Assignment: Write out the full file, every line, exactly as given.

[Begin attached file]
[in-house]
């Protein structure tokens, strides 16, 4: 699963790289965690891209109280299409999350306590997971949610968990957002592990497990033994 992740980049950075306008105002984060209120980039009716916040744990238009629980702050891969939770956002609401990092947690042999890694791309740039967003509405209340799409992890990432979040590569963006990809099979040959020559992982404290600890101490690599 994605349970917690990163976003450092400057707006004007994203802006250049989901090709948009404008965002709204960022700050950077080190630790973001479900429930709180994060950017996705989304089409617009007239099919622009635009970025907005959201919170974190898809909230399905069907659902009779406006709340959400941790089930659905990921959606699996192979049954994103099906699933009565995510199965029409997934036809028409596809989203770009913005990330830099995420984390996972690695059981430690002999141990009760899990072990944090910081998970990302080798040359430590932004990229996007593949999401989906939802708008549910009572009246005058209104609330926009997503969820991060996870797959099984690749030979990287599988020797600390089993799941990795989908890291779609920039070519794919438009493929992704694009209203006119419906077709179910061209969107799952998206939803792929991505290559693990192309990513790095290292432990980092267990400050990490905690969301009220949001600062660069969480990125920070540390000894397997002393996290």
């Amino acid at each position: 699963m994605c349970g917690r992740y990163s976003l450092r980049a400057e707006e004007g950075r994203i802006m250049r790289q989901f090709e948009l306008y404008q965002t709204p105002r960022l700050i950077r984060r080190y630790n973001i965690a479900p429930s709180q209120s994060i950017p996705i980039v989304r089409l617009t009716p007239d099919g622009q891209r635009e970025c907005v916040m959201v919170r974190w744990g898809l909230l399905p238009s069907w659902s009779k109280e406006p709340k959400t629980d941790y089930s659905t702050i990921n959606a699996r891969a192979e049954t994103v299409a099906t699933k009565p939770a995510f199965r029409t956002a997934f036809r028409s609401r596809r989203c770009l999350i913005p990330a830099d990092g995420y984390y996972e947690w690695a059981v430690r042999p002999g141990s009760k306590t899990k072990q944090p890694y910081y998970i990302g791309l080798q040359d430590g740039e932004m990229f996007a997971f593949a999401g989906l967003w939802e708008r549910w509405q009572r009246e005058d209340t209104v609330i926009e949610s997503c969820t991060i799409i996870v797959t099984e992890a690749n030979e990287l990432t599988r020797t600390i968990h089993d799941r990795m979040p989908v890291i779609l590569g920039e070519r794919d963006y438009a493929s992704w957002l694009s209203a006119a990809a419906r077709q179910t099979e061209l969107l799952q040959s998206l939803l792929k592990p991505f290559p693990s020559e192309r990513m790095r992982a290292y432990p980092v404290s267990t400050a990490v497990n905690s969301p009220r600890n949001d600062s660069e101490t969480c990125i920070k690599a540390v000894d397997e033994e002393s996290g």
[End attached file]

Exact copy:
[in-house]
């Protein structure tokens, strides 16, 4: 699963790289965690891209109280299409999350306590997971949610968990957002592990497990033994 992740980049950075306008105002984060209120980039009716916040744990238009629980702050891969939770956002609401990092947690042999890694791309740039967003509405209340799409992890990432979040590569963006990809099979040959020559992982404290600890101490690599 994605349970917690990163976003450092400057707006004007994203802006250049989901090709948009404008965002709204960022700050950077080190630790973001479900429930709180994060950017996705989304089409617009007239099919622009635009970025907005959201919170974190898809909230399905069907659902009779406006709340959400941790089930659905990921959606699996192979049954994103099906699933009565995510199965029409997934036809028409596809989203770009913005990330830099995420984390996972690695059981430690002999141990009760899990072990944090910081998970990302080798040359430590932004990229996007593949999401989906939802708008549910009572009246005058209104609330926009997503969820991060996870797959099984690749030979990287599988020797600390089993799941990795989908890291779609920039070519794919438009493929992704694009209203006119419906077709179910061209969107799952998206939803792929991505290559693990192309990513790095290292432990980092267990400050990490905690969301009220949001600062660069969480990125920070540390000894397997002393996290």
């Amino acid at each position: 699963m994605c349970g917690r992740y990163s976003l450092r980049a400057e707006e004007g950075r994203i802006m250049r790289q989901f090709e948009l306008y404008q965002t709204p105002r960022l700050i950077r984060r080190y630790n973001i965690a479900p429930s709180q209120s994060i950017p996705i980039v989304r089409l617009t009716p007239d099919g622009q891209r635009e970025c907005v916040m959201v919170r974190w744990g898809l909230l399905p238009s069907w659902s009779k109280e406006p709340k959400t629980d941790y089930s659905t702050i990921n959606a699996r891969a192979e049954t994103v299409a099906t699933k009565p939770a995510f199965r029409t956002a997934f036809r028409s609401r596809r989203c770009l999350i913005p990330a830099d990092g995420y984390y996972e947690w690695a059981v430690r042999p002999g141990s009760k306590t899990k072990q944090p890694y910081y998970i990302g791309l080798q040359d430590g740039e932004m990229f996007a997971f593949a999401g989906l967003w939802e708008r549910w509405q009572r009246e005058d209340t209104v609330i926009e949610s997503c969820t991060i799409i996870v797959t099984e992890a690749n030979e990287l990432t599988r020797t600390i968990h089993d799941r990795m979040p989908v890291i779609l590569g920039e070519r794919d963006y438009a493929s992704w957002l694009s209203a006119a990809a419906r077709q179910t099979e061209l969107l799952q040959s998206l939803l792929k592990p991505f290559p693990s020559e192309r990513m790095r992982a290292y432990p980092v404290s267990t400050a990490v497990n905690s969301p009220r600890n949001d600062s660069e101490t969480c990125i920070k690599a540390v000894d397997e033994e002393s996290g």